Once upon a time, many had the mindset that raising children is such a busy job in and of itself that if you were a mother, you couldn’t possibly work steadily. And while busy parents will agree that there’s a sliver of truth to that thinking – kids are, after all, incredibly demanding and finding time for anything else can be an immense challenge – in recent years we’ve seen an unprecedented wave of entrepreneurs, many of whom are also busy mothers.

The number of mothers with babies and young children who run businesses has grown exponentially of late. Such women come from all walks of life, however they all share a determination to make a better life for themselves and their families. While the term ‘mumpreneur’ does get thrown around easily, there has been a recent backlash to the term – business success and parenting are no longer seen as mutually exclusive, but simply an homage to the determination and grit it takes to not only manage, but excel, in both.

From quite early on, Emma Gelling resolved to harness her determination and grit. After becoming a mother at 19, she chose to prove to society that age is nothing but a number. A hairdressing apprenticeship and the successful building of a client base led to the creation of a mini salon at home, (with thanks to her supportive husband Shane); a salon in the city followed shortly afterward, alongside a swag of accolades and awards. In 2017, Emma was awarded the Young Entrepreneurs Project Young Entrepreneur of the Year as well as collecting the coveted gong of Young Entrepreneur of the Year from the Cairns Business Women’s Club. Throw another small child into the mix and (of course) oodles of spare time up her business-savvy sleeves, Emma and Shane also managed to create a lucrative side-hustle in buying, renovating and selling houses.

“It’s been a ride so far, absolutely,” says Emma. “Many women are spurred on to start their own business because their employment circumstances aren’t sufficiently family-friendly. Self-employment gives mums the control they need over their working hours while enabling them to generate income. And many of them come up with business ideas after finding solutions to challenges they face as a parent.

“More often than not, it’s the network and community of other entrepreneurial mothers that are the greatest champions of each other. 2020 certainly raised a few hurdles for most business owners and operators, but that network has remained incredibly resilient.”

In the beginning of her business, Emma sought out support from other women in business. She discovered Mums On The Go (MOTG), a network of Cairns entrepreneurial mothers that prides itself on members being generous with sharing their experiences and advice. Emma is now the Vice President, and while hairdressing is her craft of choice, her deeper passion lies in her efforts to empower and encourage youth and to help build belief in others they can do the same, no matter the circumstance. “I would be lying if I said there weren’t days where I wanted to pack it all in. In the early days, I made plenty of sacrifices to enhance the success of my business. I used to save as much as I could by cutting back our living expenses. I declined a lot of invitations to catch up with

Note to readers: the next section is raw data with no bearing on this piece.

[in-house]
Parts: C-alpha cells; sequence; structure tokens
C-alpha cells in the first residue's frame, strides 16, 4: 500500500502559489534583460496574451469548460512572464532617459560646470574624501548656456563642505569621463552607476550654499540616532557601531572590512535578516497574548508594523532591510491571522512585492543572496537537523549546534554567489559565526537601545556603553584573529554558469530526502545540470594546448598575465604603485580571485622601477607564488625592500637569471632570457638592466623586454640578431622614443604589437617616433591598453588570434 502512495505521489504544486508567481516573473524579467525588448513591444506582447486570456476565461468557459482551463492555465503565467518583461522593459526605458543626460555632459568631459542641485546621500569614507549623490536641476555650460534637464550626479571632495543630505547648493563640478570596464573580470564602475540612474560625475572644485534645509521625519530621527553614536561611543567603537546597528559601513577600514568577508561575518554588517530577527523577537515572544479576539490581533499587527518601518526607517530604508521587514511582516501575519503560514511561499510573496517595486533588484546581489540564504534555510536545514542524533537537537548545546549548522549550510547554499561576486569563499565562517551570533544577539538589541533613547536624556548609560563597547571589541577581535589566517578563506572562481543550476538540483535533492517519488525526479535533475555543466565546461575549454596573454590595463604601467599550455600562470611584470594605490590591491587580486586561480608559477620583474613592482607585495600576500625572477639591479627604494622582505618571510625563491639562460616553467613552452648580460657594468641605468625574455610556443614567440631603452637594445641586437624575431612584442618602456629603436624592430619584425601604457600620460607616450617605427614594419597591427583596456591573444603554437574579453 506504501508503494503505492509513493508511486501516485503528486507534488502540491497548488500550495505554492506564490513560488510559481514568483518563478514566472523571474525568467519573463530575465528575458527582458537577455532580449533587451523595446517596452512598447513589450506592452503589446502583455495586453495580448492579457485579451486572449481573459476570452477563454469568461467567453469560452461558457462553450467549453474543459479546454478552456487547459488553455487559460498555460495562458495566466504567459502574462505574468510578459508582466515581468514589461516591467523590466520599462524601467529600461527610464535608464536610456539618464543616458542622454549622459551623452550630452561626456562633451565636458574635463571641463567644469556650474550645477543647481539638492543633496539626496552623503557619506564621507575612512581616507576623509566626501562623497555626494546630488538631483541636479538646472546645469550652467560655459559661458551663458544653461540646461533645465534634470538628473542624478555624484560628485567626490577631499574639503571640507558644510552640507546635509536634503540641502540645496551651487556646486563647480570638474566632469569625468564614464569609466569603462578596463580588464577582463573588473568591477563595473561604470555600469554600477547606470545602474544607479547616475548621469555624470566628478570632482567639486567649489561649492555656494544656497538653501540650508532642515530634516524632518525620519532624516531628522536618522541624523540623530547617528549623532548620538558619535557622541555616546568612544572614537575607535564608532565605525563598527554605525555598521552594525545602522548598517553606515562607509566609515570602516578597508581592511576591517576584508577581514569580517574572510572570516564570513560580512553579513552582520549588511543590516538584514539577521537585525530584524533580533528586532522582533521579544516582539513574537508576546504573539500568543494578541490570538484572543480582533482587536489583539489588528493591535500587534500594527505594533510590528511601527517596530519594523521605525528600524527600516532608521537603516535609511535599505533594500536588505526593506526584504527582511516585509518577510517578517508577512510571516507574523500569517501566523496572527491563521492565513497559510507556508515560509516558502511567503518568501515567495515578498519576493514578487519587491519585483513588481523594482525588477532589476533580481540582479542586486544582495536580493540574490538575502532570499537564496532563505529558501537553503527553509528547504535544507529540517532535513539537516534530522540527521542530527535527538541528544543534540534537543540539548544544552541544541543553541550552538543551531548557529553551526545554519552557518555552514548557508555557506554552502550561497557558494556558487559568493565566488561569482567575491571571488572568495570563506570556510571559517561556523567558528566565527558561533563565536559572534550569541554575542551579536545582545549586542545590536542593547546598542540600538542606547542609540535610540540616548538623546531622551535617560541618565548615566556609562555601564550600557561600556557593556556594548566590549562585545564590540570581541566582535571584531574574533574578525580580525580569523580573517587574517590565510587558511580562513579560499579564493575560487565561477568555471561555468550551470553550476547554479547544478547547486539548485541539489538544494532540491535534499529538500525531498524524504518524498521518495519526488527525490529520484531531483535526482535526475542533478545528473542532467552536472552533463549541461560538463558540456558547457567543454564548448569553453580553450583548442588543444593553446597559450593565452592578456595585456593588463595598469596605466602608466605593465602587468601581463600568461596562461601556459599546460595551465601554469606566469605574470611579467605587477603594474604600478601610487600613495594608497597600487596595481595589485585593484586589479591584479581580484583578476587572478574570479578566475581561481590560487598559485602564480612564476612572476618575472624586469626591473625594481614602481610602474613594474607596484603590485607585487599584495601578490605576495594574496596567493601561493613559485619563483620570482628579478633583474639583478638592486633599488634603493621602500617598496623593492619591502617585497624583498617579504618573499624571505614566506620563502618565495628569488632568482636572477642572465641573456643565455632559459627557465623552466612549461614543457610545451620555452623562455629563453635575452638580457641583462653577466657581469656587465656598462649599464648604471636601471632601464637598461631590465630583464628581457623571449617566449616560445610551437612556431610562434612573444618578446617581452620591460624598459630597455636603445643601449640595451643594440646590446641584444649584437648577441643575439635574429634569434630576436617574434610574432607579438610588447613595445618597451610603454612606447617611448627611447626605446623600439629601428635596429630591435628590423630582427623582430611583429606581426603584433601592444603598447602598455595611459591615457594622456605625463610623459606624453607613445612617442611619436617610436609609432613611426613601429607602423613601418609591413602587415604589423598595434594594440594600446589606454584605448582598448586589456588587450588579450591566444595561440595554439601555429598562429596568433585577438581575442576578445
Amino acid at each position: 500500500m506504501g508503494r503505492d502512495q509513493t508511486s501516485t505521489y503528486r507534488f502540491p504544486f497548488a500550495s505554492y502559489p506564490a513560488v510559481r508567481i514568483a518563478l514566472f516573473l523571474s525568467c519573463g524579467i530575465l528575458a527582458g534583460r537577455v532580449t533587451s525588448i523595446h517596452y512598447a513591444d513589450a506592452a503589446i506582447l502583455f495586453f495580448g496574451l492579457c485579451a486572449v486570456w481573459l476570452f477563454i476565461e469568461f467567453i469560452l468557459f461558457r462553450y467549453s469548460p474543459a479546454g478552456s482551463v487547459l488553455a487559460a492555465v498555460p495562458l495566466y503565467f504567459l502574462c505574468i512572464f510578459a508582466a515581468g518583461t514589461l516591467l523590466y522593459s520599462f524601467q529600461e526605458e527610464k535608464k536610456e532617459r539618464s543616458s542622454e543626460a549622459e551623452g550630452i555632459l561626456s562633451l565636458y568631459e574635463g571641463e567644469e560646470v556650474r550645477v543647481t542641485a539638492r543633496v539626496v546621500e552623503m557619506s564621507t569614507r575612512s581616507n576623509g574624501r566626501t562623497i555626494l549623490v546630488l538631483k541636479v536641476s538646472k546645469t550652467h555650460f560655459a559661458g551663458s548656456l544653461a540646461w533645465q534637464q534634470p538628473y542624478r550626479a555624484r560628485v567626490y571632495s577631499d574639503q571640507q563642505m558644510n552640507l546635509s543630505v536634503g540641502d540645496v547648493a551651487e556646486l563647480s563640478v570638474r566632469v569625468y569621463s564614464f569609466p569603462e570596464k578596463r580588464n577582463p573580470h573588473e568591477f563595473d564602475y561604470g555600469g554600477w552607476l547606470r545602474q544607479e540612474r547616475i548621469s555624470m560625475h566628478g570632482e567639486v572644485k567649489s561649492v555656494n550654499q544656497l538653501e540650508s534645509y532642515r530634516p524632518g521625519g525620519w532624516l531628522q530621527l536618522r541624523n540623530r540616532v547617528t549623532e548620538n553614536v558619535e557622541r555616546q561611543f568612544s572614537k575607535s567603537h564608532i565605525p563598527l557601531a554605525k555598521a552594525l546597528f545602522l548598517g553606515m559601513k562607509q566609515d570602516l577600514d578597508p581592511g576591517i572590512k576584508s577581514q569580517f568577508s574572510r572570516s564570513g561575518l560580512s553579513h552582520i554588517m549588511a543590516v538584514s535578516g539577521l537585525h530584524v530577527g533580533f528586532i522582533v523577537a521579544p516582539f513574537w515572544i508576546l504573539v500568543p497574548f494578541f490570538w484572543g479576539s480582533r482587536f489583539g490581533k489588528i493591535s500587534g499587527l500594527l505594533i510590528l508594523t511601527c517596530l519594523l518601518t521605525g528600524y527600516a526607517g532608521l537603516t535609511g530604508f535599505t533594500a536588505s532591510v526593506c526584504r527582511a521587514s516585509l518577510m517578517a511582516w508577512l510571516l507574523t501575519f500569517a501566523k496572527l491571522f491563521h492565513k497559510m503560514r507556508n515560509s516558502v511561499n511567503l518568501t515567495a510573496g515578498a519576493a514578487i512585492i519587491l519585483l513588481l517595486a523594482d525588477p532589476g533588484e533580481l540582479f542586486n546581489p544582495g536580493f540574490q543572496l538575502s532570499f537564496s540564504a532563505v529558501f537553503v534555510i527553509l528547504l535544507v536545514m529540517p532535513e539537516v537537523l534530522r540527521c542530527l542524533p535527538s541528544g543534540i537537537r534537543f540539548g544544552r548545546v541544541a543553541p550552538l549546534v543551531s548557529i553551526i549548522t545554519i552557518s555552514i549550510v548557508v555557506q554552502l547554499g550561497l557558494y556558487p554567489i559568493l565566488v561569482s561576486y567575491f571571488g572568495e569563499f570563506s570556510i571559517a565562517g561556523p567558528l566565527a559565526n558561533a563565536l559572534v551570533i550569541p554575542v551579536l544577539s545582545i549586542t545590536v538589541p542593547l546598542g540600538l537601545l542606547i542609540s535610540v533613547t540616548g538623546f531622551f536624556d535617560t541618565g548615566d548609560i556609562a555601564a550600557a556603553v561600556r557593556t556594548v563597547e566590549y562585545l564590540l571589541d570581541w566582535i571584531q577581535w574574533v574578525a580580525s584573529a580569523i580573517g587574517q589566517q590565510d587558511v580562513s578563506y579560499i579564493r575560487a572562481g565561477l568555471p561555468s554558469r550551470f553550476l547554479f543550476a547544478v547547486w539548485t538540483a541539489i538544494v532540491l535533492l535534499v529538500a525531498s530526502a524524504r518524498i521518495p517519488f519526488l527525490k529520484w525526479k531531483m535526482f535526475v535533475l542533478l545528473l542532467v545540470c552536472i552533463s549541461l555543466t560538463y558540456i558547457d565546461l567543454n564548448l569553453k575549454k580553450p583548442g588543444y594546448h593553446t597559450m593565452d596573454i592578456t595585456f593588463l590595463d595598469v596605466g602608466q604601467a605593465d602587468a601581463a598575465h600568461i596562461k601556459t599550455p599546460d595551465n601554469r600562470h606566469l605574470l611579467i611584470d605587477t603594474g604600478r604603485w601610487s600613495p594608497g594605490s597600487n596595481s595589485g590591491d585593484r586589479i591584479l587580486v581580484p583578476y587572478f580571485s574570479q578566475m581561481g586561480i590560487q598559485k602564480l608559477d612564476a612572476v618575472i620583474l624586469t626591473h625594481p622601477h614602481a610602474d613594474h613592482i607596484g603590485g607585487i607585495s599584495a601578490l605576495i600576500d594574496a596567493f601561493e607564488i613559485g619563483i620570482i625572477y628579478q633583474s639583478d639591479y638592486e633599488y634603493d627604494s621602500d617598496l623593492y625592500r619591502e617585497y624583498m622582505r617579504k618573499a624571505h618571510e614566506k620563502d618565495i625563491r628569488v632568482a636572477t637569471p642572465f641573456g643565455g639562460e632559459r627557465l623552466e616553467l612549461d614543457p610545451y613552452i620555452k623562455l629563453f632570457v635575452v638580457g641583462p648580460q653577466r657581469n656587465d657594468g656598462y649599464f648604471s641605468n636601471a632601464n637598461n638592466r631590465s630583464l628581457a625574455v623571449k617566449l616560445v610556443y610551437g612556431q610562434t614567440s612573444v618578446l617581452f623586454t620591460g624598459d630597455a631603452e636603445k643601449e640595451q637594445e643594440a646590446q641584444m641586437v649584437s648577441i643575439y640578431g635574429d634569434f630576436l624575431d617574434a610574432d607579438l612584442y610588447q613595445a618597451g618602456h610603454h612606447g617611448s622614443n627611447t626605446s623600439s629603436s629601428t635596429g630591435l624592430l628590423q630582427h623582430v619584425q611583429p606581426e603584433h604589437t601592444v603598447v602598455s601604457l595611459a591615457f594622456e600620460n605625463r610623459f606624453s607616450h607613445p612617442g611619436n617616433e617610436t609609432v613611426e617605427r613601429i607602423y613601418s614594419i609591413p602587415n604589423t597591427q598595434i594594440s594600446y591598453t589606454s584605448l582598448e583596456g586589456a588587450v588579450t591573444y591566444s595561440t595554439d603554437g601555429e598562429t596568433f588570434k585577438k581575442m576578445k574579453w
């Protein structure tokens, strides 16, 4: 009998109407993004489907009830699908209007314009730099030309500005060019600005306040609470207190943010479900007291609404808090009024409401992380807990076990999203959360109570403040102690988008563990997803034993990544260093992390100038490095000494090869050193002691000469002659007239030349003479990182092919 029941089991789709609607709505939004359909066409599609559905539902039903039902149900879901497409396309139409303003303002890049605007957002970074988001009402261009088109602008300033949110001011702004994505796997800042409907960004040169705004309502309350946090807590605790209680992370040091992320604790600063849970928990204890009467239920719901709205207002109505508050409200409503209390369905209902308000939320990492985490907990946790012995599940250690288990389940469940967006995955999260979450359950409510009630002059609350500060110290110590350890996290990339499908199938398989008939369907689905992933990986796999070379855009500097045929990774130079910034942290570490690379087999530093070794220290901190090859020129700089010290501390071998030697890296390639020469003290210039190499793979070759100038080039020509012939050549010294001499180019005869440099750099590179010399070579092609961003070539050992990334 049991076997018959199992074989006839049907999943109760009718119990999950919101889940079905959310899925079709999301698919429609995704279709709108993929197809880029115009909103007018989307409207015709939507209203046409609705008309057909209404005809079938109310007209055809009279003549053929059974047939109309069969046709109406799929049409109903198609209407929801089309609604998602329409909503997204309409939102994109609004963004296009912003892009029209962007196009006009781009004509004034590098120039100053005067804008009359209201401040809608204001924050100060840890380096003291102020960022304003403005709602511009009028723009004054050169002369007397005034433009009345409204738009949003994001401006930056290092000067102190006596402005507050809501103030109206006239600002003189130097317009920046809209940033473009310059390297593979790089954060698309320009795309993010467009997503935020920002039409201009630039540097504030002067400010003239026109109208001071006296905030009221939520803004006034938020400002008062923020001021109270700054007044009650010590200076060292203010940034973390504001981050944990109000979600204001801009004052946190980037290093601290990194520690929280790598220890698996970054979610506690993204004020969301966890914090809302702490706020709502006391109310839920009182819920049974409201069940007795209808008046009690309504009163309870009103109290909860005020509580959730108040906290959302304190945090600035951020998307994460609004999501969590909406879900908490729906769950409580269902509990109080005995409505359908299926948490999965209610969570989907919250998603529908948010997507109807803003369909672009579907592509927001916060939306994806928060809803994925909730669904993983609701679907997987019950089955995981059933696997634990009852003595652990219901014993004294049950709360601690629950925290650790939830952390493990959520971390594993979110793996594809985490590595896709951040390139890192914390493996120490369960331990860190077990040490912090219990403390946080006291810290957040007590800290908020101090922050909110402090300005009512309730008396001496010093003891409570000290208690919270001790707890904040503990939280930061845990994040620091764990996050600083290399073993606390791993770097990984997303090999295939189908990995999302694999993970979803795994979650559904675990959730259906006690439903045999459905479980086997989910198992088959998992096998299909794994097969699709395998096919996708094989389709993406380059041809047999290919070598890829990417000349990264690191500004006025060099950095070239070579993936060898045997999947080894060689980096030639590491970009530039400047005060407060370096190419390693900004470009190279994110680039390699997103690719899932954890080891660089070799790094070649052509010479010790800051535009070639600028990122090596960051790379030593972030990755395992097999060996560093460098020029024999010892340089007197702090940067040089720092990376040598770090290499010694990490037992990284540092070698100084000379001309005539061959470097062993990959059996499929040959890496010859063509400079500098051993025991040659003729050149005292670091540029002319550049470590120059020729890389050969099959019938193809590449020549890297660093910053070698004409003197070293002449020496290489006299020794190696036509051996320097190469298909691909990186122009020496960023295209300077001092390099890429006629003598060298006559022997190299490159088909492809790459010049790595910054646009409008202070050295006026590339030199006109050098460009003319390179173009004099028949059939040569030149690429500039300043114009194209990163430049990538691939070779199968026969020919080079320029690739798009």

friends and saw my family less than I would have liked. I didn’t know much about business when I started, so along with my formal study, I had to read a lot of books.

“I enjoy little more than being able to give back, and mentor others both in this network and by taking up other volunteering opportunities when they arise. Where possible, I have hired young disengaged or emerging youth, and up until recently I worked with Project Booyah, the Queensland Police Mentoring Program for young people. I also provide motivational talks for job network providers. The feedback I’ve received is that my story is inspiring for some of the young people in the audience. If you truly want something, it’s entirely achievable.”

Emma looks back at those times fondly, as it shows how hard she has worked over the past six years to get to where she is now. “Planning is the key,” she says. “This is my advice to any mums who are thinking about going into business. We plan and schedule everything. I have a 10 year old who has school and extracurricular activities as well as a 2 year old, so I need to work out my available hours and prioritise what I need and want to do.

“Work-life balance is critical. Setting trading hours or work hours is important for everyone, but especially if you’re a working mother. Ultimately, I believe being an entrepreneur is the greatest privilege in the world, and I love being able to help people bring that into reality. I love colouring blondes and enhancing natural beauty. If I worked for someone, I might not get the flexibility to have such a detailed specialisation in an industry I’m passionate about.”



Written by Jules Steer

Jules Steer is the Publisher of Oasis Magazine. With a career in Business Development spanning three decades, she's stressed, #blessed, and coffee obsessed ☕

A solo mum of four "determined", "focussed" and "energetic" young kids, she is often found with her head in her hands, lamenting her latest parenting fail.

A cricket-loving hip-hop tragic, very ordinary triathlete and champion cheerleader of all things #Cairns, Jules is easily recharged with Shiraz and Vodka - sometimes in the same glass.

Warning: Most situations get sweary quickly.

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